I was thinking about that recently as well MissB, that the original was as they say, star studded.  I’m hoping I’m not disappointed, so many, and in fact most, remakes don’t do justice to the original.


I found it a fascinating that Toe, writing about the new movie and doing so before any of the other posts, notes "Midway has been cited as one of the most decisive naval battles in history." And the poster for the original movie deems it "The most decisive naval battle in our history."

Toe wins!


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ToeinH2O
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« Reply #7 on: October 31, 2019, 05:43:23 PM »


I was thinking about that recently as well MissB, that the original was as they say, star studded.  I’m hoping I’m not disappointed, so many, and in fact most, remakes don’t do justice to the original.


I found it a fascinating that Toe, writing about the new movie and doing so before any of the other posts, notes "Midway has been cited as one of the most decisive naval battles in history." And the poster for the original movie deems it "The most decisive naval battle in our history."

Toe wins!




I actually got very interested in the subject matter.  Wiki led me to a WWII archive, which had a lengthy narrative.  I was amazed at how much luck played a role.  The planes often flew in radio silence to avoid detection, over the vast Pacific.  On more than one occasion, sightings were made with fuel tanks low, and pilots moved into to attack, not knowing if they could make it back to their home base.  The Japanese, meanwhile, had a habit of refueling on the flight deck, and leaving their hoses full of fuel.  This proved to be fortuitous, as US fighters set entire flight squadrons aflame, with a few good hits.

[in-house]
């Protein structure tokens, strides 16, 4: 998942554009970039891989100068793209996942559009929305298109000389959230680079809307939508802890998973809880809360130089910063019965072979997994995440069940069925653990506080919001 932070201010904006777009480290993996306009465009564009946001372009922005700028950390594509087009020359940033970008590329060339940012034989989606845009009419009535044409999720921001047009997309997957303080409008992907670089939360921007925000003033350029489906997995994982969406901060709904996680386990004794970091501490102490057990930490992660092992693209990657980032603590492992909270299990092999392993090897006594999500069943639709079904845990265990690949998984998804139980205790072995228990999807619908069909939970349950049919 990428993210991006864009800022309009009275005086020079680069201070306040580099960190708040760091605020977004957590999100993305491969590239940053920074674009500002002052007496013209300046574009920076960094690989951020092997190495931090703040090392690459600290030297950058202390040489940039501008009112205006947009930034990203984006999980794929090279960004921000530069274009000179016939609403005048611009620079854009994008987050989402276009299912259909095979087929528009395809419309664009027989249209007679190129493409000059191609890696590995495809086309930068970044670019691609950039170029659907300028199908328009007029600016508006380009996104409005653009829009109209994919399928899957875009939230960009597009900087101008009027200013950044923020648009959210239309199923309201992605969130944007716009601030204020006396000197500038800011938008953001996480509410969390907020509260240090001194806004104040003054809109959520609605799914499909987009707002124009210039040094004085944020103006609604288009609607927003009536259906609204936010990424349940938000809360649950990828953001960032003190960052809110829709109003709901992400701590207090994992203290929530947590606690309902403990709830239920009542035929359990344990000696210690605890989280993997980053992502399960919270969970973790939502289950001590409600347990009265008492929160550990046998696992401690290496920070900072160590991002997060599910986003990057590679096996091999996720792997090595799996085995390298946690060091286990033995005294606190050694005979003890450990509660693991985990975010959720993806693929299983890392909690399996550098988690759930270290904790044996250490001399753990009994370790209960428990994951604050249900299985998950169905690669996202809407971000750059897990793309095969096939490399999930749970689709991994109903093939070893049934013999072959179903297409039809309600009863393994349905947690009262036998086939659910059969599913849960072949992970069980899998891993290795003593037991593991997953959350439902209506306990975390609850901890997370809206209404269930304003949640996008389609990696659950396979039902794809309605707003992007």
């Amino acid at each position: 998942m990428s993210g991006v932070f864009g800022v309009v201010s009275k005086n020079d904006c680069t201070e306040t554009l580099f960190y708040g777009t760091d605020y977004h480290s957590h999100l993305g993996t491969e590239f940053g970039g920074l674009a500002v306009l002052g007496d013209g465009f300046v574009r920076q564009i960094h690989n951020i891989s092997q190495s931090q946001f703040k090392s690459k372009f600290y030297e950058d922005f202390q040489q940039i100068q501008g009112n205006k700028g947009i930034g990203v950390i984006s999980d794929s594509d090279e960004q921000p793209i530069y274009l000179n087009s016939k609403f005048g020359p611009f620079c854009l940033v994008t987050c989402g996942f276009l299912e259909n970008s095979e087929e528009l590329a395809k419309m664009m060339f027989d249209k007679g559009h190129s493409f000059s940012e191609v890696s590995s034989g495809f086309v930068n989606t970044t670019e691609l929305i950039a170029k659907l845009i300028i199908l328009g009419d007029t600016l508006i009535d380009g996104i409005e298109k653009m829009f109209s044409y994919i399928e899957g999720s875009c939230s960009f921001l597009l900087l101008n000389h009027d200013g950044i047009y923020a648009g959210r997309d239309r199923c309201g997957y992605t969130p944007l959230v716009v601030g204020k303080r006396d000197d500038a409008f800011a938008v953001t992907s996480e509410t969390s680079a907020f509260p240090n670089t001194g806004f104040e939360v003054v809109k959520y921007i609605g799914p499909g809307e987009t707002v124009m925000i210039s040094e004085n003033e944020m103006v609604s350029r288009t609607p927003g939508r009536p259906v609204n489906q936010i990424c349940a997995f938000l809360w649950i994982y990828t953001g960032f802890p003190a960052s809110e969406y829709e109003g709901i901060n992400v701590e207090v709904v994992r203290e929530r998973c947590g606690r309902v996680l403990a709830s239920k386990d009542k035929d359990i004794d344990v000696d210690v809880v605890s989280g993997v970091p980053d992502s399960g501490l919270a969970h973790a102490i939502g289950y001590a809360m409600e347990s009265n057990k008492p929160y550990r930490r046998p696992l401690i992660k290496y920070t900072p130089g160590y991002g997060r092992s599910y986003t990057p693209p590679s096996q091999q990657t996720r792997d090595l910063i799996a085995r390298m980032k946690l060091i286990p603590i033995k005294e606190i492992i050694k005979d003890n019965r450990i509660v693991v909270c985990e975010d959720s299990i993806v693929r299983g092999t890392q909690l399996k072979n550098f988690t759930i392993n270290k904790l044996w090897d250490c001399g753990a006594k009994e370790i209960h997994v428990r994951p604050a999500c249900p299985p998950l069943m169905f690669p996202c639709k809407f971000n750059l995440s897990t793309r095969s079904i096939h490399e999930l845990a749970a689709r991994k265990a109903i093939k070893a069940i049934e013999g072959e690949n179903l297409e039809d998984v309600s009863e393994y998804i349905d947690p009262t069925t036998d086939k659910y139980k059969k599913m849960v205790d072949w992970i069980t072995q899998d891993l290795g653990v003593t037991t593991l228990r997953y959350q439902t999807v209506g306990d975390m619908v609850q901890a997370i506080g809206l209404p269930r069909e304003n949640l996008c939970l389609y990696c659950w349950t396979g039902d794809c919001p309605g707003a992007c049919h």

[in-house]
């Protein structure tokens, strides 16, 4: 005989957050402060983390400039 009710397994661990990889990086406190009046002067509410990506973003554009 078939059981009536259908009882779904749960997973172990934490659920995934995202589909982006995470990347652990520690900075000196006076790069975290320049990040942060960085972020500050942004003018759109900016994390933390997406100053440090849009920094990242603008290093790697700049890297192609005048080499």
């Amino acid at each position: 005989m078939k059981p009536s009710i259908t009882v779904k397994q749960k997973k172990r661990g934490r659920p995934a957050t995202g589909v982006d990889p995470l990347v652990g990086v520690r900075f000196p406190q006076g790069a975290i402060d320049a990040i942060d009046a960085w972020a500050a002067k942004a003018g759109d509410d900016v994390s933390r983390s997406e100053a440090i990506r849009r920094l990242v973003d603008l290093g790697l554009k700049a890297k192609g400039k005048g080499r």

« Last Edit: October 31, 2019, 06:33:56 PM by ToeinH2O » Logged
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« Reply #8 on: October 31, 2019, 06:31:35 PM »

The Germans used a coding device called Enigma. It was a Polish invention and the Poles smuggled a machine out to England. The movie, " The Imitation Game ", detailed the British efforts for breaking the codes.

Being good business people, the Germans sold this machine to the Japanese. The U.S. got a copy from the British and were able to start breaking the codes of the Japanese. That's how they first learned of the plans that led to the Midway battle. To keep secret the fact German and Japanese codes were being broken, they could not just go out and strike at the Nippon fleet. Scout planes were sent out to "accidentally" discover the attack force. Once the scout planes were spotted by the Japanese, the U.S. forces could move.

The resulting battle, in terms of numbers was a loss for the U.S. forces. But, the sinking of the enemy aircraft carriers by U.S. planes turned the tide of the war in the Pacific.

Japan did not have the industrial power of the United States and could not replace their losses.  The U.S. with all it's resources and mass production factories went into all out action, cranking out ships, planes and other war materials at a fantastic rate.